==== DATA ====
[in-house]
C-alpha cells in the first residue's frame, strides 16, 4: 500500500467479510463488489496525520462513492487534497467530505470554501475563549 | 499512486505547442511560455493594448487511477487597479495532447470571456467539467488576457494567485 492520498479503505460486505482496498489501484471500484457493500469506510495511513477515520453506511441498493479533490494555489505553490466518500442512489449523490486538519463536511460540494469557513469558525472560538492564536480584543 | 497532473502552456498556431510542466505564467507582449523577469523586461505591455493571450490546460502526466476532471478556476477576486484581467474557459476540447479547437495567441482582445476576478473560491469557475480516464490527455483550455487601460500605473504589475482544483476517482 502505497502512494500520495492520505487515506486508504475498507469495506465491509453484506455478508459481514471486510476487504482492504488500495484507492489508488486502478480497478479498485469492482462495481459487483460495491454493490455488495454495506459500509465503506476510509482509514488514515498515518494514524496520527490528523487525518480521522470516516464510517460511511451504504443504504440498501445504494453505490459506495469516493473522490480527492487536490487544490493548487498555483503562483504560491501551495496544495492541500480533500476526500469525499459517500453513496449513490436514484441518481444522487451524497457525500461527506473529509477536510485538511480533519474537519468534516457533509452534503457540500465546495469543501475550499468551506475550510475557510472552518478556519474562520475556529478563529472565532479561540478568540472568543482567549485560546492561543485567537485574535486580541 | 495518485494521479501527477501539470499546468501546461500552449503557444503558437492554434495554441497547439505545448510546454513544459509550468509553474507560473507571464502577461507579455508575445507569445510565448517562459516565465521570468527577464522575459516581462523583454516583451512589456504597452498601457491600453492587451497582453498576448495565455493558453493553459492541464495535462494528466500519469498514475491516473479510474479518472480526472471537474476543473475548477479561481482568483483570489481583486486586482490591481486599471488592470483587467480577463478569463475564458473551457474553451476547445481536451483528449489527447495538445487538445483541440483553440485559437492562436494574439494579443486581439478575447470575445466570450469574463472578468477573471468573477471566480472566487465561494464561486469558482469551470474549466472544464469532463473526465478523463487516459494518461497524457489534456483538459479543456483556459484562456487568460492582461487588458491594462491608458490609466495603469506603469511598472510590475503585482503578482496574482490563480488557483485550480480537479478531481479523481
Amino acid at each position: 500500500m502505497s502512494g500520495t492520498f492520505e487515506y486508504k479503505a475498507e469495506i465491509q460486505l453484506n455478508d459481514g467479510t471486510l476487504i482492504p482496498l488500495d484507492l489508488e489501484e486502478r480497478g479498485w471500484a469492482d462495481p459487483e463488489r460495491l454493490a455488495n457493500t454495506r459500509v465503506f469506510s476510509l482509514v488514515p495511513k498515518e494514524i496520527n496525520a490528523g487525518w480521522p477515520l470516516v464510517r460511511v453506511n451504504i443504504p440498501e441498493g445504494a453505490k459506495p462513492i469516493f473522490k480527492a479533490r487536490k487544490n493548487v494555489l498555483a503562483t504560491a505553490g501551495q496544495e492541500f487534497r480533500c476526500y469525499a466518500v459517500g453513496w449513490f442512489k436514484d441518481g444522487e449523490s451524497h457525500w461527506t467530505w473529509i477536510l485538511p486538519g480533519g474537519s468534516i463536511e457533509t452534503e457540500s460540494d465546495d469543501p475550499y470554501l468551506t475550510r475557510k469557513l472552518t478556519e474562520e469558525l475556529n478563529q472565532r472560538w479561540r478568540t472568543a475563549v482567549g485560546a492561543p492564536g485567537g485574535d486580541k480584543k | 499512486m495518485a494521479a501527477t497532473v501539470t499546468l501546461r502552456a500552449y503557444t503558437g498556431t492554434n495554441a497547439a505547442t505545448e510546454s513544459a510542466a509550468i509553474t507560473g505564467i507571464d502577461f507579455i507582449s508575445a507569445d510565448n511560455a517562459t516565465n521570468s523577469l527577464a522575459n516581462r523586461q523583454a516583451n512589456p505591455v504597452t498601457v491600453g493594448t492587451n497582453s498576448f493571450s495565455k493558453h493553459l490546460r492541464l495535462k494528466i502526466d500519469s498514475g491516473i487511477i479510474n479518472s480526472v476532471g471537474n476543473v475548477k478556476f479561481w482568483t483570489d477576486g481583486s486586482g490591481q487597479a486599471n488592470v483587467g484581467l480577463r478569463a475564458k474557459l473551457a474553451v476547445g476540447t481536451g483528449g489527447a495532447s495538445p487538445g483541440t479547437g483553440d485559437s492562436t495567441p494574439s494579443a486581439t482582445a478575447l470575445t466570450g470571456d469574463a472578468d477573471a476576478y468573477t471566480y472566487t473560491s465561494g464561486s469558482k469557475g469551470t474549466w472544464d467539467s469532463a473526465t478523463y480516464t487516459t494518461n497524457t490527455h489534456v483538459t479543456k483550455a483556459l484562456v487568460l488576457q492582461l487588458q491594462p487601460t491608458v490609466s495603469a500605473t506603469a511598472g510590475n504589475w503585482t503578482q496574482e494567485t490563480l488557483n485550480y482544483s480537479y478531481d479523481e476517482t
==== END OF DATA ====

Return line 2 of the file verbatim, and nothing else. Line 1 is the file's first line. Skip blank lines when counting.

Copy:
C-alpha cells in the first residue's frame, strides 16, 4: 500500500467479510463488489496525520462513492487534497467530505470554501475563549 | 499512486505547442511560455493594448487511477487597479495532447470571456467539467488576457494567485 492520498479503505460486505482496498489501484471500484457493500469506510495511513477515520453506511441498493479533490494555489505553490466518500442512489449523490486538519463536511460540494469557513469558525472560538492564536480584543 | 497532473502552456498556431510542466505564467507582449523577469523586461505591455493571450490546460502526466476532471478556476477576486484581467474557459476540447479547437495567441482582445476576478473560491469557475480516464490527455483550455487601460500605473504589475482544483476517482 502505497502512494500520495492520505487515506486508504475498507469495506465491509453484506455478508459481514471486510476487504482492504488500495484507492489508488486502478480497478479498485469492482462495481459487483460495491454493490455488495454495506459500509465503506476510509482509514488514515498515518494514524496520527490528523487525518480521522470516516464510517460511511451504504443504504440498501445504494453505490459506495469516493473522490480527492487536490487544490493548487498555483503562483504560491501551495496544495492541500480533500476526500469525499459517500453513496449513490436514484441518481444522487451524497457525500461527506473529509477536510485538511480533519474537519468534516457533509452534503457540500465546495469543501475550499468551506475550510475557510472552518478556519474562520475556529478563529472565532479561540478568540472568543482567549485560546492561543485567537485574535486580541 | 495518485494521479501527477501539470499546468501546461500552449503557444503558437492554434495554441497547439505545448510546454513544459509550468509553474507560473507571464502577461507579455508575445507569445510565448517562459516565465521570468527577464522575459516581462523583454516583451512589456504597452498601457491600453492587451497582453498576448495565455493558453493553459492541464495535462494528466500519469498514475491516473479510474479518472480526472471537474476543473475548477479561481482568483483570489481583486486586482490591481486599471488592470483587467480577463478569463475564458473551457474553451476547445481536451483528449489527447495538445487538445483541440483553440485559437492562436494574439494579443486581439478575447470575445466570450469574463472578468477573471468573477471566480472566487465561494464561486469558482469551470474549466472544464469532463473526465478523463487516459494518461497524457489534456483538459479543456483556459484562456487568460492582461487588458491594462491608458490609466495603469506603469511598472510590475503585482503578482496574482490563480488557483485550480480537479478531481479523481